If You Wish, You Can Make Me Clean

Feb 9, 2018

Gospel Reflection, 6th Sunday of Ordinary Time, Year B
Levitcus 13: 1-2, 44-46; 1 Corinthians 10:31 – 11:1; Mark 1: 40-45

If You Wish, You Can Make Me Clean


In Jesus’ time people suffering from leprosy were totally excluded.  They were not allowed to touch anyone and lived outside the villages.  If anyone came near them, unaware, they had to call out and warn them, “Unclean!  Unclean!”  Touching them was strictly forbidden, and if you did so, you made yourself “unclean”. 

Jesus did not share these fears.  He let the leper come up to him and he did not run away or drive the leper away.  On the contrary, he was moved to pity.  Even before Jesus cured him, a more important thing happened.  The leper was made to feel like a person again.  Here was someone who saw in the man with leprosy, not the threat of uncleanness, but a human brother, along with whom he was suffering and whose feelings he shared. 

Jesus’ example has moved others to follow his way.  Saint Damien de Veuster, a Belgian priest who lived in the late 1800’s was moved to care for the lepers of the island of Molokai near Hawaii.  The island was used to ship those who had fallen victim to the disease and they were abandoned and left to their miserable fate.  But Saint Damien volunteered to go to them and bring the message of the love of God.  He was active among them for many years until he himself contracted the disease and died in 1889.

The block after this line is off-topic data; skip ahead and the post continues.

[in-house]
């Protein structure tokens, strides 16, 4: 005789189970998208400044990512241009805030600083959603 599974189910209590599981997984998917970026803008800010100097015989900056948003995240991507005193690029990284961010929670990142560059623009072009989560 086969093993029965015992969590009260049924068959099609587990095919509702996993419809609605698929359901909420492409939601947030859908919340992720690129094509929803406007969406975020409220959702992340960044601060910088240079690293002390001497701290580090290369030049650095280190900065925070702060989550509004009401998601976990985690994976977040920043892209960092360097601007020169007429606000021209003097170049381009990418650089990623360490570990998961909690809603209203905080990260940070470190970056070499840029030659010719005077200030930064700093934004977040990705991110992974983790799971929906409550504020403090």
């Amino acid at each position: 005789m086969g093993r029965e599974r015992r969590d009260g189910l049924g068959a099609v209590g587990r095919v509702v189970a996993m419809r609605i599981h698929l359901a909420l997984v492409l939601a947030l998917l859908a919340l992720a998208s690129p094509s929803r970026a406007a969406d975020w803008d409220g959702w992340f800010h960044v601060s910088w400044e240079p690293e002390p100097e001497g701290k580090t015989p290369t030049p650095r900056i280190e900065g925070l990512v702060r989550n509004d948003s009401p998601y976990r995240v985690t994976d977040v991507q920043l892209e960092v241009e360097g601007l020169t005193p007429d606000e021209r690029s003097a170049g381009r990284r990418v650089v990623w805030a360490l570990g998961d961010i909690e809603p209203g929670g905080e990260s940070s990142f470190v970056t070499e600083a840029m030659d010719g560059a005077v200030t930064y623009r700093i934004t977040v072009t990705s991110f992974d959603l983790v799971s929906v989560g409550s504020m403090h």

Jesus and those who have followed him teach us that our charity toward those who we may naturally be inclined to recoil from need not despair of their own misery.  The leper in the gospel story had heard of Jesus and about his healings.  He had a strong new hope that drove him to Jesus saying, “If you wish, you can make me clean.”  This step of trusting is decisive and is not disappointing.  The bible calls this “believing”.  Do I believe that Jesus can heal my leprosy, my inner wounds, my burden of sin, or my torment of conscience?  Everything that, like leprosy, cuts me off from others and destroys my self-respect – do I really believe, as this leper did, that Jesus can heal me completely?

If I dare to take the step of going to Jesus, kneeling down before him and simply bringing all my afflictions to him, then he will say to me, too, “I do will it.  Be made clean.”


Father Tony